*I did receive a digital version of this title from NetGalley in exchange for an unbiased review.*
Hailed as a masterpiece and a classic by Warhammer fans I thought it was only fitting that I made First and Only, the first novel in Dan Abnett’s Gaunt’s Ghosts series, my first foray into the Warhammer 40,000 universe. Having read many entries in the Horus Heresy series (something of a prequel occurring ten millennia before the time of Warhammer 40K) I wanted to start reading some of the lore of dark aftermath of the Heresy. First and Only also fit the bill in being something that is a bit different from most Horus Heresy titles in that it diverges from the POV of the space marines. While reading primarily about the Adeptus Astartes is fun, don’t get me wrong, I wanted to read some stories from the perspective of regular humans also doing their best to defend the Imperium. And the reader gets just that, and a lot of it, with Gaunt’s Ghosts.
The series follows Ibram Gaunt, an Imperial commissar that has been assigned to the Sabbat Worlds Crusade. Interestingly, Commissar Gaunt also has an official military command to wield alongside his political powers. This allows Colonel-Commissar Gaunt to be the commanding officer of the Tanith 1st regiment of the Astra Militarum. Due to its catastrophic founding where the planet of Tanith and two other Tanith regiments were annihilated by the forces of Chaos, the Tanith 1st is largely known as the Tanith First and Only. Gaunt’s first commanding action of salvaging what he could of the situation by evacuating the 1st regiment lays the foundation for what could be a rocky relationship with the men under his command who harbor anger for being impotent during their planet’s destruction. What follows are some of the First and Only’s first actions where they begin to demonstrate how the regiment soon became known as “Gaunt’s Ghosts.” Being light infantry with an uncanny knack for finding their way and navigating through any terrain largely due to the quirks of their homeworld which included shifting forests, the Tanith First and Only excel at scouting and stealth operations and thus earn the Ghost nickname.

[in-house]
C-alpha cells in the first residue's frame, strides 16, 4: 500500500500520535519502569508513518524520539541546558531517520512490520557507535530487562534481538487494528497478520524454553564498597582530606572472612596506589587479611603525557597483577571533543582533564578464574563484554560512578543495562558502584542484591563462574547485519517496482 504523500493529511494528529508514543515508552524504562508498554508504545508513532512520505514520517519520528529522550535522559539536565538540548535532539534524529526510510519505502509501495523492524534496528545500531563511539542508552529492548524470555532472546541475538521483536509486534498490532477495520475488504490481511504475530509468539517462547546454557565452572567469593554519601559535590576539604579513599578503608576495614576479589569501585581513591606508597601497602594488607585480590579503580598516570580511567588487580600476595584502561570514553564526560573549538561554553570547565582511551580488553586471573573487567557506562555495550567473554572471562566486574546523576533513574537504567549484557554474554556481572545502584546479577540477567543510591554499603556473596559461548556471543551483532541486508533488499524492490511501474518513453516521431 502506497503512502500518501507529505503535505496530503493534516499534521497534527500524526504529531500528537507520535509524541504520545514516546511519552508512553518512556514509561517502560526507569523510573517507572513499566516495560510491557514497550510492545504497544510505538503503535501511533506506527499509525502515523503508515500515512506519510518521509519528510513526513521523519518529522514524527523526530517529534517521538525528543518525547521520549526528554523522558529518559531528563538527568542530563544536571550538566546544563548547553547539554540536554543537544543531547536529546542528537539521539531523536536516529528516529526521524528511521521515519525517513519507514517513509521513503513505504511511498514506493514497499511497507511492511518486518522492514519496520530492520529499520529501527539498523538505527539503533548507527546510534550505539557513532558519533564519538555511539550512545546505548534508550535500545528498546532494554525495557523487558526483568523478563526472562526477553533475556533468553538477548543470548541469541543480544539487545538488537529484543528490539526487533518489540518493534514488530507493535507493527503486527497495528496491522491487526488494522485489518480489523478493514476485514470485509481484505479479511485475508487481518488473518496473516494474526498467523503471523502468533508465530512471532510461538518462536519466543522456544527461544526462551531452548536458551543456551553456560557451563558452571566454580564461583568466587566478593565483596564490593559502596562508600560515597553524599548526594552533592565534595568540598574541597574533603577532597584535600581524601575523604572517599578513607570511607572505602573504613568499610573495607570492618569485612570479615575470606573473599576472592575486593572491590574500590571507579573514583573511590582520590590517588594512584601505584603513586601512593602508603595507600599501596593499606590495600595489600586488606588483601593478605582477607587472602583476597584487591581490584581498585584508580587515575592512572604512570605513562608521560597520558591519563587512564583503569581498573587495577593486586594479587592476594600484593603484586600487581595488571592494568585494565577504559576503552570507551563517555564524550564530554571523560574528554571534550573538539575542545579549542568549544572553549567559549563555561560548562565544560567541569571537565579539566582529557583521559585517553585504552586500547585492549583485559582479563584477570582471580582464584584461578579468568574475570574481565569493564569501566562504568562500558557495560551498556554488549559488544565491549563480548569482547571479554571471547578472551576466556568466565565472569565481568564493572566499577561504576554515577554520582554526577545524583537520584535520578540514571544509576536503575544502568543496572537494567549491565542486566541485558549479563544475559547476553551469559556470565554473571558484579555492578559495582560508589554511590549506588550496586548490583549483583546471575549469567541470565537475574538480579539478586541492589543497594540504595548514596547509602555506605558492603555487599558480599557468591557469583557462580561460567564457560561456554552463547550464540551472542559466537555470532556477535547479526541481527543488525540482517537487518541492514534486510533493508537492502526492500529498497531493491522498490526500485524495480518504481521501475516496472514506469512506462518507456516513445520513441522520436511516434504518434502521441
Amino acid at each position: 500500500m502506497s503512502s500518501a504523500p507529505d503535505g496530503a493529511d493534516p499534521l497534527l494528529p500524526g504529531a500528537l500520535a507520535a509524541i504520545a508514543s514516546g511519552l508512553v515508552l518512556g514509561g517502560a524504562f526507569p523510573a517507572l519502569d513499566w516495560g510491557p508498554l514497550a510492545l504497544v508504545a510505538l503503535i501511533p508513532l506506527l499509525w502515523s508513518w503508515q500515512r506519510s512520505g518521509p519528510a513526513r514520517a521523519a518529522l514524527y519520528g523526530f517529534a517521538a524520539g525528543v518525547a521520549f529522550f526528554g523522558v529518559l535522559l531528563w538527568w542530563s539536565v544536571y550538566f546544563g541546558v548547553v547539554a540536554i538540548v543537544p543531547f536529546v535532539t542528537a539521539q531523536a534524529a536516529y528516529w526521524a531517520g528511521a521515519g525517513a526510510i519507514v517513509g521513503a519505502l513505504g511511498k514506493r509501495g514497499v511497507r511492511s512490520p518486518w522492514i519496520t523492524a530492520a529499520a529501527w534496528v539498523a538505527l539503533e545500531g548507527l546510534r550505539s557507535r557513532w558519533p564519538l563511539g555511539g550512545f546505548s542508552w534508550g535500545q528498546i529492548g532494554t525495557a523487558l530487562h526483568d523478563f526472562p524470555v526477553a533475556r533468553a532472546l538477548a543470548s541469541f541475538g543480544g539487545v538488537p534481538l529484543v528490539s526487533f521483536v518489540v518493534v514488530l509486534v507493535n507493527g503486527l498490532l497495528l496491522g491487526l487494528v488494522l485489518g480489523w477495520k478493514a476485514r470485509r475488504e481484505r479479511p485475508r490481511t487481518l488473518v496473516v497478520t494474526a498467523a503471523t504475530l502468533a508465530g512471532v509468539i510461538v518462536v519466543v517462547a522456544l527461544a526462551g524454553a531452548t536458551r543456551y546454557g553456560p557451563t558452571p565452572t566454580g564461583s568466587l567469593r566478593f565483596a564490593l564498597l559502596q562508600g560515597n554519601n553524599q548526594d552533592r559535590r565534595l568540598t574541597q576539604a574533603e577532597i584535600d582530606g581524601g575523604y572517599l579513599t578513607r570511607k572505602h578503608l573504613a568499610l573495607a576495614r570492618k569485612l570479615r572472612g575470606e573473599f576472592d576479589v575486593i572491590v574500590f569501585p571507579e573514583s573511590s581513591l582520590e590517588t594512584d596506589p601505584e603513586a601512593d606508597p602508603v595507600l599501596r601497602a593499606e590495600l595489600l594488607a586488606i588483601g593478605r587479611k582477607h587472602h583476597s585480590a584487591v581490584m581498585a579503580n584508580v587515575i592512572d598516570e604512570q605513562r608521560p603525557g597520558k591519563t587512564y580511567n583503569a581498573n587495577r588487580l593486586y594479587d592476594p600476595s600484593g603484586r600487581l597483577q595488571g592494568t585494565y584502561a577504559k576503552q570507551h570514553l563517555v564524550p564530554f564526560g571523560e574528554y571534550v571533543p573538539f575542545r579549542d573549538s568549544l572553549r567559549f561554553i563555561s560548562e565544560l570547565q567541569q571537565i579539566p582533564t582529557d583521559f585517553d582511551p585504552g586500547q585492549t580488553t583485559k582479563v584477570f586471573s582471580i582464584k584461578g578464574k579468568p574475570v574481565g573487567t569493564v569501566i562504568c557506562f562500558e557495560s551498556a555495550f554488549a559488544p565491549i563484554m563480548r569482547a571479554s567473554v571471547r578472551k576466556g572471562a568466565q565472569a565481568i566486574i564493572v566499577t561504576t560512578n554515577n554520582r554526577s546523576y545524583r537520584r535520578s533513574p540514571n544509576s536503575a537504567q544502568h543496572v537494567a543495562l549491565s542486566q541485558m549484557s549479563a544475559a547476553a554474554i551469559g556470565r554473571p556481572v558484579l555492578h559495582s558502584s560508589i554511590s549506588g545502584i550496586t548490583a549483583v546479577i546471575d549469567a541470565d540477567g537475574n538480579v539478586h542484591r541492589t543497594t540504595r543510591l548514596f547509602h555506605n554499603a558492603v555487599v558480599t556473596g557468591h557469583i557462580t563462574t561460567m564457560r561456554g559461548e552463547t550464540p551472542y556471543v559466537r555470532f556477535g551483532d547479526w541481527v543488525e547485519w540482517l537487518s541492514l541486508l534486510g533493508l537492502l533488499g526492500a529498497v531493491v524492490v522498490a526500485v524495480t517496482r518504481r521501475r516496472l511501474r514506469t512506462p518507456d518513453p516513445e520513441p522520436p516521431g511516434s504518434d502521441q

The author Dan Abnett does a great job with the writing of this novel with the narrative containing several settings to show the aptitude of Colonel-Commissar Gaunt and how he differs from many other similar commanders by way of appreciation of the men under his command. Being light infantry, Gaunt and the First and Only frequently must use deception, guile, and wits to stay alive in many of the missions they undertake. What keeps the story interesting as well is a large story arc where the enemies of Gaunt and by association the First and Only are not just the forces of Chaos, but their own allies in the Imperium as well. Several secrets from the past are revealed while many more other secrets are kept in store for future installments. A few flashbacks are also interspersed throughout the main narrative and these do a pretty good job at fleshing out Ibram Gaunt’s character quite a bit. (Definitely necessary considering he is the protagonist of a so-far sixteen book series!) Lastly, there are just enough POV changes which allow the reader to see the story through some of the First and Only’s other members besides Gaunt. This creates opportunities for a couple of great scenarios, particularly with some of the discussion and dialogue between the men of Tanith with each other and with other Imperial forces they must by necessity work with.
Overall Dan Abnett’s First and Only was a really fun entry into the Warhammer 40,000 universe and it is with good reason it was the first original title published under Warhammer’s book press Black Library. While there is still a ton of action, it was a fresh take with the light infantry of the Tanith First and Only with Commissar Gaunt at the helm. I definitely will be continuing on to the next title in the series, Ghostmaker.
4.5 out of 5 stars.
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